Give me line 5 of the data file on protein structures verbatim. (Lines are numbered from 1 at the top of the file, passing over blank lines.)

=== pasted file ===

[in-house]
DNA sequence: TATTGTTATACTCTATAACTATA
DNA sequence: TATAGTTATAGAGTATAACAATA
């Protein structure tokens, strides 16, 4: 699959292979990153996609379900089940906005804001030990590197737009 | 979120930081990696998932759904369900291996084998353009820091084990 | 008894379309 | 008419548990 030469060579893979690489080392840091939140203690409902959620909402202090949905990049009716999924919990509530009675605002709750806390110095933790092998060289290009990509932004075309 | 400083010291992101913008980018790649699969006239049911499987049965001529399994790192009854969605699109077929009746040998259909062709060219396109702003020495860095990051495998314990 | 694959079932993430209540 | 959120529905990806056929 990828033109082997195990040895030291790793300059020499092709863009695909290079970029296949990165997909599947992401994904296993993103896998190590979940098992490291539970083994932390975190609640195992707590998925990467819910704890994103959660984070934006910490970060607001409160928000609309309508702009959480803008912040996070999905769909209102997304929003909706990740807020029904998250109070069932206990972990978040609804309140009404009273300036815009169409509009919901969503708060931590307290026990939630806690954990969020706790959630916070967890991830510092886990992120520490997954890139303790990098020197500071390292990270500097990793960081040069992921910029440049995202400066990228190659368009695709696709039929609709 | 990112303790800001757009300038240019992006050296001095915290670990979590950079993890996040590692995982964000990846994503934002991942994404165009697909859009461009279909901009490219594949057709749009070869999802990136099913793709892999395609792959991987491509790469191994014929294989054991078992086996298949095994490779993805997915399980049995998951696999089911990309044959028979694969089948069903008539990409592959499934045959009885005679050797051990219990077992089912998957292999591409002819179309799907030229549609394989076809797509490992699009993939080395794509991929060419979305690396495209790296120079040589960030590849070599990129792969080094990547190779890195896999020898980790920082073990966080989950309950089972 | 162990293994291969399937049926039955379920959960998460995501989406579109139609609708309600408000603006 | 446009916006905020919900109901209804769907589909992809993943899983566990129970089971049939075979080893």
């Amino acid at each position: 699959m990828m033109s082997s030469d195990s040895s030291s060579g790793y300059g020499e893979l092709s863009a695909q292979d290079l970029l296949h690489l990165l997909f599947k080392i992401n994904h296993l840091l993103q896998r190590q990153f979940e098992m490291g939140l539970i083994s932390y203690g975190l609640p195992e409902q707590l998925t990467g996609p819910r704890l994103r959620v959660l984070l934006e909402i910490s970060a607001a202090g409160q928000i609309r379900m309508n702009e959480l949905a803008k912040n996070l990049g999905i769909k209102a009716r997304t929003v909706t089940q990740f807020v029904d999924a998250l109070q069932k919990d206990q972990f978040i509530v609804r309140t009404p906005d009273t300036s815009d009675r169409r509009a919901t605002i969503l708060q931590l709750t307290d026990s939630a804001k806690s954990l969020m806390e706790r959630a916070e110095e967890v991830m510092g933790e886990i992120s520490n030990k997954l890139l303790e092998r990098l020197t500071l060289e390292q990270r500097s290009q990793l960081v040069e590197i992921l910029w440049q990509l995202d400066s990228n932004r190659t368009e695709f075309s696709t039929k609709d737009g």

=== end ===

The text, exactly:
């Amino acid at each position: 699959m990828m033109s082997s030469d195990s040895s030291s060579g790793y300059g020499e893979l092709s863009a695909q292979d290079l970029l296949h690489l990165l997909f599947k080392i992401n994904h296993l840091l993103q896998r190590q990153f979940e098992m490291g939140l539970i083994s932390y203690g975190l609640p195992e409902q707590l998925t990467g996609p819910r704890l994103r959620v959660l984070l934006e909402i910490s970060a607001a202090g409160q928000i609309r379900m309508n702009e959480l949905a803008k912040n996070l990049g999905i769909k209102a009716r997304t929003v909706t089940q990740f807020v029904d999924a998250l109070q069932k919990d206990q972990f978040i509530v609804r309140t009404p906005d009273t300036s815009d009675r169409r509009a919901t605002i969503l708060q931590l709750t307290d026990s939630a804001k806690s954990l969020m806390e706790r959630a916070e110095e967890v991830m510092g933790e886990i992120s520490n030990k997954l890139l303790e092998r990098l020197t500071l060289e390292q990270r500097s290009q990793l960081v040069e590197i992921l910029w440049q990509l995202d400066s990228n932004r190659t368009e695709f075309s696709t039929k609709d737009g």